In looking at the Phoenix New Times’ article on Michael Lacey and Jim Larking speaking out in response to Donald Trump’s pardon of America’s, deemed worst and possibly most questionable sheriff, we can see both Lacey and Larkin’s view towards the matter at hand.
The article starts by talking of Maricopa County Sheriff Joe Arpaio, who was convicted of criminal contempt in late July of 2007, for ignoring a federal judge’s order which stemmed from a 2007 racial profiling lawsuit.
It goes on to detail Arpaio in his extensive 24-year career as county sheriff, and his controversial aspect in being a vocal figure of support when Donald Trump started the birther movement against then President Obama, accusing him of being an unfit president due to his being born outside of the U.S.
The article also takes a stance on the matter pertaining to President Donald Trump’s pardon of Joe Arpaio and how it was a validated move by Judge Susan R. Bolton. At one point, Arpaio was responsible for the arrest of co-owners of the Phoenix New Times, Michael Lacey and Jim Larkin. Read more: Jim Larkin | LinkedIn and Michael Lacey | Twitter
This was most likely due to the fact that New Times covered, and exposed information which led to the demise of sheriff Arpaio and led to his prompt resignation.
In taking a closer look at Jim Larkin we can see that he is a native to Phoenix who dropped out of Arizona State University when, in 1972, he decided to team up with Michael Lacey, where the Phoenix New Times was born. This e-newsletter became a fledgling campus weekly paper, which came about as a response to the bias local media’s coverage of student antiwar protests.
Larkin became the head of the advertising side of things while Lacey became the executive editor. The paper grew due to its coverage in exploring a variety of social and political issues. It gained popularity as one of the U.S.’ premier alternative newspapers due to its aggressive yet holistic approach in coverage. In 1983, Phoenix New Times, purchased Westword, which was Denver’s news and arts weekly paper.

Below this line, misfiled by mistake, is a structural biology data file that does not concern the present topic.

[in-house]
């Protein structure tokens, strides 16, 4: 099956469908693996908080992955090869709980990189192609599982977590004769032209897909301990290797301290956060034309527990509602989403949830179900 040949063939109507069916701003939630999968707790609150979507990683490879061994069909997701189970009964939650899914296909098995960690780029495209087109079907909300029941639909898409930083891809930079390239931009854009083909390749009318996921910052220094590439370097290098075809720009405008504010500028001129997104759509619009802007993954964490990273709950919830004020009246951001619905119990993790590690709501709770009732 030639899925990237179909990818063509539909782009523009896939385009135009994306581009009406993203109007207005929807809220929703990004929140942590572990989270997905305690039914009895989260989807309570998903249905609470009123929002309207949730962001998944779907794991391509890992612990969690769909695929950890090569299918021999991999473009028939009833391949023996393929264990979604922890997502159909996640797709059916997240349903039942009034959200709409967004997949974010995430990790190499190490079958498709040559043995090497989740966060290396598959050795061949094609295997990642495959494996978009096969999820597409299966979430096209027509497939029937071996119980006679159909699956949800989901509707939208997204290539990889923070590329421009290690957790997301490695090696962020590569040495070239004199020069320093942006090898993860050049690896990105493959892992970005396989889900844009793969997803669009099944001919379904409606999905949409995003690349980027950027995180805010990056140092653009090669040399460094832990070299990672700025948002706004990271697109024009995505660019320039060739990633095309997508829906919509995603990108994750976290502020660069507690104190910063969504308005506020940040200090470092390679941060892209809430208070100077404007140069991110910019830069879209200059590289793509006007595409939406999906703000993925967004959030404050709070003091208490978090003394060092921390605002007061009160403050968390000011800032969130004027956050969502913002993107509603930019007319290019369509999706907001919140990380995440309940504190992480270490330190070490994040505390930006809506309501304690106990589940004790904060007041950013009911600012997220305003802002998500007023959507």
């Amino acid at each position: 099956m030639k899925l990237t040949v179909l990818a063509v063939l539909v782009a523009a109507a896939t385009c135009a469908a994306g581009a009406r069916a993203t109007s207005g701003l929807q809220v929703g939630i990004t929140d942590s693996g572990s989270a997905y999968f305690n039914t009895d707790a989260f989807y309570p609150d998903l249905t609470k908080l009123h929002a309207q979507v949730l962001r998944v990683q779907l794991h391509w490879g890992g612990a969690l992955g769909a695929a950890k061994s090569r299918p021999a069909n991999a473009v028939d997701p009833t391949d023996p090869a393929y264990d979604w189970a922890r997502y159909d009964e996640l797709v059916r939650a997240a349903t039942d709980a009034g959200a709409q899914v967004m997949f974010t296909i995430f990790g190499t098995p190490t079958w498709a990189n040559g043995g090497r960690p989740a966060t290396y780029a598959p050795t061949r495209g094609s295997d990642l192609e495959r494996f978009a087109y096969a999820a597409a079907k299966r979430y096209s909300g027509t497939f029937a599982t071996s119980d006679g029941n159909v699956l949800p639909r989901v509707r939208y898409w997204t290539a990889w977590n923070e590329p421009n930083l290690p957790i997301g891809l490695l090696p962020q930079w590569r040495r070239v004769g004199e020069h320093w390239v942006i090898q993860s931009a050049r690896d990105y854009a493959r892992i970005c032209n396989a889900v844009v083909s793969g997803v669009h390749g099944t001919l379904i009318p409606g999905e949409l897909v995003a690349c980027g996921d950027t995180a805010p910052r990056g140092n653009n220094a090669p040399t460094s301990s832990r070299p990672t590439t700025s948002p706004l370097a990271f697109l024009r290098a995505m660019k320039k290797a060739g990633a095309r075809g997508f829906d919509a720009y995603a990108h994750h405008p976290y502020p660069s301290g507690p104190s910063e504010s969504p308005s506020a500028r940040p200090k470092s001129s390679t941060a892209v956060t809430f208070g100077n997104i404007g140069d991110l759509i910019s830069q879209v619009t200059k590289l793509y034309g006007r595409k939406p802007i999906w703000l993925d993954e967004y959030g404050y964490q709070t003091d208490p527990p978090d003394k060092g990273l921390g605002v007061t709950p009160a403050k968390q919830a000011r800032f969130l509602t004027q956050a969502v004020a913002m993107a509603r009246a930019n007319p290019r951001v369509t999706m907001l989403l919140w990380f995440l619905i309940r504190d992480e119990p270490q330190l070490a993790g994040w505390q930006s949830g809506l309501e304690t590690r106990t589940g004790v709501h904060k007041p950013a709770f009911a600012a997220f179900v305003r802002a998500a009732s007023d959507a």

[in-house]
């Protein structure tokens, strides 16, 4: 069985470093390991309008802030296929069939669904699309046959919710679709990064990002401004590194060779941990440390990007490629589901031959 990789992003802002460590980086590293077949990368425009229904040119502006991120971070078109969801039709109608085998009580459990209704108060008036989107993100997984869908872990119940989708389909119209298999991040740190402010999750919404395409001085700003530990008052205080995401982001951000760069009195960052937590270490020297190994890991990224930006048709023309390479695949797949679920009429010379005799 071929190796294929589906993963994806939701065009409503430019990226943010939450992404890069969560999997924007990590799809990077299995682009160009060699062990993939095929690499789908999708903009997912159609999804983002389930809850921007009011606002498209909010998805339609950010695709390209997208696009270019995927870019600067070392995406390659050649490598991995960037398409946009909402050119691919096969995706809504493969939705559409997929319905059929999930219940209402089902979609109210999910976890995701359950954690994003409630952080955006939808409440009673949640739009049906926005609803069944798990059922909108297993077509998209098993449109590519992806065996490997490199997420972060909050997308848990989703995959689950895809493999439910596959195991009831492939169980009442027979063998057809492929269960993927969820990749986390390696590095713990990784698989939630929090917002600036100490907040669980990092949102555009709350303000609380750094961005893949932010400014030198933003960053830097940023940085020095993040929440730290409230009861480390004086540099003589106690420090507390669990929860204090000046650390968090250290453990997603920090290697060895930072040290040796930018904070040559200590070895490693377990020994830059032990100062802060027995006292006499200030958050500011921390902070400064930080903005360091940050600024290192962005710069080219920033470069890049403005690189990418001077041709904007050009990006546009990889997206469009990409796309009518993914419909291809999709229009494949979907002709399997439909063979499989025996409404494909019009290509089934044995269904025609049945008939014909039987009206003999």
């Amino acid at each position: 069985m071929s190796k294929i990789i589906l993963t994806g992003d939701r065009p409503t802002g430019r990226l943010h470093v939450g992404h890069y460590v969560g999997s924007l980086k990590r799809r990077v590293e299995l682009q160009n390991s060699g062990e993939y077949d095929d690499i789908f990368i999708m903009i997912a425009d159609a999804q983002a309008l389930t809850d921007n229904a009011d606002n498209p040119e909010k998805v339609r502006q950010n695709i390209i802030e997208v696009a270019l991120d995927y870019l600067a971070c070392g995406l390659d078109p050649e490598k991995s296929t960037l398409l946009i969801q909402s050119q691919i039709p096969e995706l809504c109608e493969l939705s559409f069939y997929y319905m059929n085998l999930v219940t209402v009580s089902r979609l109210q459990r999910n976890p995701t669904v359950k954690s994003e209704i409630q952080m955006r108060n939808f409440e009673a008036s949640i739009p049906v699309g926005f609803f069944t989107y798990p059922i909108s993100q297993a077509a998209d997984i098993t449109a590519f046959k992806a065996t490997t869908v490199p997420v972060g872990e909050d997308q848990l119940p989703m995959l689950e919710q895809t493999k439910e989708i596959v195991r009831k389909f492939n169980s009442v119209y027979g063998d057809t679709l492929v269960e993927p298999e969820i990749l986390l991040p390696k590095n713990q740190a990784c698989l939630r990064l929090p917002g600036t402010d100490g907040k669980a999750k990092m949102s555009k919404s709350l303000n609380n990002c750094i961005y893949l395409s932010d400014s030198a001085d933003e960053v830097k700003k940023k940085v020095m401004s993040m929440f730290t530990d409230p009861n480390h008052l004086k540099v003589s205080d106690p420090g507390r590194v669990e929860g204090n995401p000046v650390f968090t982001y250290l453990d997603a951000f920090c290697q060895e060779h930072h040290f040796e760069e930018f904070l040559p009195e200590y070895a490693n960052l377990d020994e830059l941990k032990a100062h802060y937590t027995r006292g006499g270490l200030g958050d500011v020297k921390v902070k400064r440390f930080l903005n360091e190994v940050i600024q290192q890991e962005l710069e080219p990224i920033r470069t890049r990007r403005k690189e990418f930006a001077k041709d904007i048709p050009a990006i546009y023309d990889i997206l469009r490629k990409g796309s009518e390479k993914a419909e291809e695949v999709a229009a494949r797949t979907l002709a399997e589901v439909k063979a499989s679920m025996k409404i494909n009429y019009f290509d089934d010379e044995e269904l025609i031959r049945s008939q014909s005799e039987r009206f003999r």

This expansion would ultimately end up becoming a conglomerate of 17 similarly motivated papers from the west coast of the U.S. to the east. These papers included that of LA Weekly, Miami New Times, and the Village Voice in New York City. Learn more about Jim Lacey and Michael Lacey: http://www.laceyandlarkinfronterafund.org/about-lacey-larkin-frontera-fund/jim-larkin/ and http://www.laceyandlarkinfronterafund.org/about-lacey-larkin-frontera-fund/michael-lacey/
In taking a closer look at Michael Lacey we can see that he was the son of a construction worker, and grew up in Newark, N.J., before moving in the late 1960’s to attend Arizona State Univesity in the west. In retrospect, in 1970, Lacey was a college dropout, and was at this point already publishing the inaugural issue of Phoenix New Times, along with Jim Larkin in response to the local medias shrouded coverage of student antiwar protests.
Lacey became the executive editor of the paper, while his partner became the head of the advertising side. Soon after which came the massive expansion which was composed of the purchasing of Westword, a Denver weekly newsletter.
On October 18th, of 2007 Lacey and Larkin were arrested from their homes by the infamous discriminatory sheriff of Maricopa Country, in Arizona, which led to a public outcry in which all charges against Lacey and Larkin were dropped.